Maui Coronavirus Updates

New COVID-19 Emergency Proclamation Signed, Omicron Not Yet Detected in Hawai‘i

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Governor David Ige. PC: Office of Gov. David Ige. (Nov. 23, 2021)

Gov. David Ige has signed the latest COVID-19 emergency proclamation, setting the stage for the next phase of state and county measures. The latest proclamation gives the counties the ability to issue emergency orders without seeking approval of the state.

Both Honolulu Mayor Rick Blangiardi and Maui Mayor Michael Victorino said they would be getting rid of the six-foot distancing rule currently in place for restaurants, allowing eateries to resume full capacity for dining indoors, starting Dec. 1, 2021. Mayor Victorino said indoor dining will still be limited to those who show proof of vaccination or testing in Maui County.

“While we are moving forward with updated emergency measures, we must remain vigilant. The Omicron variant will likely be detected in the United States,” said Gov. Ige. “Hawaiʻi has a robust surveillance system. Our State Laboratories Division has the capacity to conduct whole genomic sequencing to detect variants. We have not seen the Omicron variant here in Hawaiʻi as of this morning, but we are closely monitoring the situation and will identify the variant as early as possible should it show up here.”

The governor also renewed his call for residents to get vaccinated and for fully vaccinated adults 18 and over to get their booster shots if at least six months have passed since the completion of their vaccination regimen.

This COVID-19 emergency proclamation is in effect through Jan. 28, 2022 unless terminated or superseded by a separate proclamation.

Health Officials Discuss Omicron Variant and Areas of Concern

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Dr. Kemble said the Omicron variant has one feature, an S Target Dropout, that makes it more easily detectable in some PCR tests.  This was utilized last year with the B117 variant in the UK. Health officials have put out the same call to participating laboratories to inform the state Department of Health right away if there is an “S Target Dropout.”  Sequencing takes about a week on average, and with that molecular clue, it can be prioritized for further investigation.

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“We have not had any reported cases Omicron in Hawaiʻi at this point, nor are we tracking any as Target Dropouts,” said Dr. Kemble. “Also, nationally, I had confirmation from CDC this morning that we have yet to identify a case of Omicron in the US as of today.”

“What the public health world is concerned about here is with even just these clusters being reported out of several countries, it is likely, as we have seen before, that it is already spread farther that what we have yet to detect,” said Dr. Kemble, noting that health officials are looking at ways to ramp up surveillance to ensure it is identified swiftly.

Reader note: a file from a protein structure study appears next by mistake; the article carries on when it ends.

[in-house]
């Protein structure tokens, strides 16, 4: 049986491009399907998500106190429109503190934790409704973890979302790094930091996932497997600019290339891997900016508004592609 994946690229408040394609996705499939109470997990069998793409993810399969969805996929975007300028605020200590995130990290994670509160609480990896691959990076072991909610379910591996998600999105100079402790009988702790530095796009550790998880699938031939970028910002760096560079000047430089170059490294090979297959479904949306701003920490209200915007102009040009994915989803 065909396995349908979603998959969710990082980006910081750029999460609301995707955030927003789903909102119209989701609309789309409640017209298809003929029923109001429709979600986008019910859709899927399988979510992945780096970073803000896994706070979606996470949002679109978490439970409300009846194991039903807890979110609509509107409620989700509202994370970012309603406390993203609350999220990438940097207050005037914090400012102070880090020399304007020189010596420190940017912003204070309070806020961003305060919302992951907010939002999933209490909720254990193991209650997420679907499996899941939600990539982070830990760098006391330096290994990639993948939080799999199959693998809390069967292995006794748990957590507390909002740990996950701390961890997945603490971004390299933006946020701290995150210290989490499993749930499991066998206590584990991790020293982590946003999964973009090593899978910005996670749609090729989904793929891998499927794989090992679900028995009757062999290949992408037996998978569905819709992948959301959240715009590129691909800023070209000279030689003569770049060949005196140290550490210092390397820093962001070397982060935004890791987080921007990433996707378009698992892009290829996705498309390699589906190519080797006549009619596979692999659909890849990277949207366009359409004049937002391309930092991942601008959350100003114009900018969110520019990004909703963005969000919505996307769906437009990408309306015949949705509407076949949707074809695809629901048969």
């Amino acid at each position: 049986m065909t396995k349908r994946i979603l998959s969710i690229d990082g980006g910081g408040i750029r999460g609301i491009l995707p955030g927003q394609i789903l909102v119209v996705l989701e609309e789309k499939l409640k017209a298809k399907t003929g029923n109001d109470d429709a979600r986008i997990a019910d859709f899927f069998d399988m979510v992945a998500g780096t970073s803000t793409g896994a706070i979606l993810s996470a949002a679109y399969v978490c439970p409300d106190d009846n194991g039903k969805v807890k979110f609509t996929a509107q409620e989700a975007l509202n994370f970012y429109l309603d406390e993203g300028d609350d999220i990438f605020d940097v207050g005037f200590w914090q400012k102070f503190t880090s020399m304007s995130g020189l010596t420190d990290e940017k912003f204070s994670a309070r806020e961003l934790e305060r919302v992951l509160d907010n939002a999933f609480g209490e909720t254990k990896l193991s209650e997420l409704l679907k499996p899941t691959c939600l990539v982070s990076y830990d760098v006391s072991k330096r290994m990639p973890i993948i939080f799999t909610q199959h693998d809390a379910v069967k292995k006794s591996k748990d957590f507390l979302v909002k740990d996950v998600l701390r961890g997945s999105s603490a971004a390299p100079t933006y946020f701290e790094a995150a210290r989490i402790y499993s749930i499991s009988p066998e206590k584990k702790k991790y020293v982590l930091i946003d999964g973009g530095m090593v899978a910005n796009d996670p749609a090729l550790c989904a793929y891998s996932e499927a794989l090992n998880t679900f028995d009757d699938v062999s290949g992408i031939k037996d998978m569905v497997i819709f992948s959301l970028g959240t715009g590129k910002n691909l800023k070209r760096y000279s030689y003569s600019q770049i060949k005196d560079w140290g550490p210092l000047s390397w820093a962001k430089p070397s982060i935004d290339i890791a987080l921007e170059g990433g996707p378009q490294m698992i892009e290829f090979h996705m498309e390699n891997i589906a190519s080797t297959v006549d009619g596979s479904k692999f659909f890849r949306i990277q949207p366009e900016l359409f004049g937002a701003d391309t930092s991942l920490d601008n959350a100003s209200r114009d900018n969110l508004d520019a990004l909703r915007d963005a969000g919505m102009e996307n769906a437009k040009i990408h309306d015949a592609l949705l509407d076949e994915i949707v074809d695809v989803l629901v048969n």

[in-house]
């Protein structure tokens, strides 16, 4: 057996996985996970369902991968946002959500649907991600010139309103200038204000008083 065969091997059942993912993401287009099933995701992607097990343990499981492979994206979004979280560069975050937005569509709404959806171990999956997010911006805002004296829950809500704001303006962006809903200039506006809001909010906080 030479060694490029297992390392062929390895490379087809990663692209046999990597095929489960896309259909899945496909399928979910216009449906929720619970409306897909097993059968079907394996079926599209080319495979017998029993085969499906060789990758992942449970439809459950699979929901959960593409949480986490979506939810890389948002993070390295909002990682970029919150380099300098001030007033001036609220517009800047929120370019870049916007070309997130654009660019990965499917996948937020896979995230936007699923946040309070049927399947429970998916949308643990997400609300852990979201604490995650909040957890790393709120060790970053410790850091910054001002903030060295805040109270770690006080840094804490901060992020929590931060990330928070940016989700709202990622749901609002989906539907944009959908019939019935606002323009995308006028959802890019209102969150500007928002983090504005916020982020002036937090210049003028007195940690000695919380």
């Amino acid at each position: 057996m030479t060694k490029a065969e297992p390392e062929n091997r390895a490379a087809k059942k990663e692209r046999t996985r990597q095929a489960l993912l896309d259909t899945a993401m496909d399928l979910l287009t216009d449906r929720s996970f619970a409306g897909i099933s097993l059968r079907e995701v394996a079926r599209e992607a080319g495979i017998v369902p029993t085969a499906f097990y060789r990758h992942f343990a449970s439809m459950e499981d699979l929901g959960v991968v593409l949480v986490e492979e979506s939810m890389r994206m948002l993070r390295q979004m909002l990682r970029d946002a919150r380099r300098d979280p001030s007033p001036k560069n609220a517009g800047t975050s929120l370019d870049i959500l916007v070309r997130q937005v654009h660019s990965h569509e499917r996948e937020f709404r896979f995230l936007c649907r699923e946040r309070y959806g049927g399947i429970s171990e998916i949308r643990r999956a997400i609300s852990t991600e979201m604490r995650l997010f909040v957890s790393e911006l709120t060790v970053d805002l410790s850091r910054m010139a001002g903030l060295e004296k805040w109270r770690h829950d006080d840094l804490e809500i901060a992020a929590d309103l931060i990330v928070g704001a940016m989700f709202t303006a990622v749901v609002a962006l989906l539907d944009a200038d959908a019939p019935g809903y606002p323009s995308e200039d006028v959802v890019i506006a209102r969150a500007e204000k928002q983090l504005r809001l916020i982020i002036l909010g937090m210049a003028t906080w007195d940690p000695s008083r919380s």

She discussed areas of concern with the Omicron variant. “One is as with every new varian that has emerged, is that we know so little about it. What we know so far is that it has a large number of mutations, including in the spike protein, and that raises concern because that’s how the virus finds its way into our bodies. By mutating there, it may be finding new ways to infect and transmit,” said Dr. Kemble. 

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“I do want to remind everyone, as we have seen with other variants, we have yet to know what the actual practical implications of that may be,” she said. “There is some concern that it may be more transmissible, because we are seeing it begin to emerge in areas that were already dominated by Delta; and Delta was known to be very effective at transmission. So perhaps seeing outbreaks of this new variant means that it may be also highly transmissible.”

Dr. Kemble said health officials don’t yet know a lot about how dangerous it is to people in terms of severity of disease. “Those are questions that all state epidemiologists are asking right now and anxious to know,” she said.

“The other thing that I think raises concerns about this variant is that it exposes a weakness that we have had globally since the beginning of this pandemic–and that is this virus has found ways to transmit through human populations. And the best way to fight it really is to come together–globally, within our communities, and our state–and it really exploits any divisions that we have within those systems. So when there are health inequities, when there are gaps and pockets in which there are large numbers of unvaccinated people, that’s when these variants really exploit and can transmit rapidly.”

“That’s a lesson we really need to learn from this pandemic–that we have to pull together to stay on top of this and make sure that we don’t become victims again to having widespread transmission in areas where we perhaps could prevent it by pairing vaccination with mitigation measures that we already know so well,” said Dr. Kemble. 

Information on where vaccines are available can be found at https://hawaiicovid19.com/vaccine/.

*Maui Now’s Wendy Osher contributed to this report.

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